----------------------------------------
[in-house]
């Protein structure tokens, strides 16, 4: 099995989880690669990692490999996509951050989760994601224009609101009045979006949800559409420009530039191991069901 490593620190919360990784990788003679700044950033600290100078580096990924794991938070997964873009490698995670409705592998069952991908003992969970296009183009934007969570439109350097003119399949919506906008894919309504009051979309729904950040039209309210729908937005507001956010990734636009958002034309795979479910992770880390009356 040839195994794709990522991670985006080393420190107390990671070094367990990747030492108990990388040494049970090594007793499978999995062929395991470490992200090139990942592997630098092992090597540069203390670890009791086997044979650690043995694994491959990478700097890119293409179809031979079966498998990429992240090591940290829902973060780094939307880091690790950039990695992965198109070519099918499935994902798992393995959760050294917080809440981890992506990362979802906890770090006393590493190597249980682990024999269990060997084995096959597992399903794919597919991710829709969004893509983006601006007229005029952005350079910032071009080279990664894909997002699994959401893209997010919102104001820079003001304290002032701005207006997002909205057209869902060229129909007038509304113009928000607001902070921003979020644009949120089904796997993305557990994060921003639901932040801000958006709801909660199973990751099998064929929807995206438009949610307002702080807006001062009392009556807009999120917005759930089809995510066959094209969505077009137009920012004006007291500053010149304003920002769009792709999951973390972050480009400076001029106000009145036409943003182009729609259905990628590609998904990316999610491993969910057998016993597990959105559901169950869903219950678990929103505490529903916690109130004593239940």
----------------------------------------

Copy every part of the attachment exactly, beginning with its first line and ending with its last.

[in-house]
């Protein structure tokens, strides 16, 4: 099995989880690669990692490999996509951050989760994601224009609101009045979006949800559409420009530039191991069901 490593620190919360990784990788003679700044950033600290100078580096990924794991938070997964873009490698995670409705592998069952991908003992969970296009183009934007969570439109350097003119399949919506906008894919309504009051979309729904950040039209309210729908937005507001956010990734636009958002034309795979479910992770880390009356 040839195994794709990522991670985006080393420190107390990671070094367990990747030492108990990388040494049970090594007793499978999995062929395991470490992200090139990942592997630098092992090597540069203390670890009791086997044979650690043995694994491959990478700097890119293409179809031979079966498998990429992240090591940290829902973060780094939307880091690790950039990695992965198109070519099918499935994902798992393995959760050294917080809440981890992506990362979802906890770090006393590493190597249980682990024999269990060997084995096959597992399903794919597919991710829709969004893509983006601006007229005029952005350079910032071009080279990664894909997002699994959401893209997010919102104001820079003001304290002032701005207006997002909205057209869902060229129909007038509304113009928000607001902070921003979020644009949120089904796997993305557990994060921003639901932040801000958006709801909660199973990751099998064929929807995206438009949610307002702080807006001062009392009556807009999120917005759930089809995510066959094209969505077009137009920012004006007291500053010149304003920002769009792709999951973390972050480009400076001029106000009145036409943003182009729609259905990628590609998904990316999610491993969910057998016993597990959105559901169950869903219950678990929103505490529903916690109130004593239940």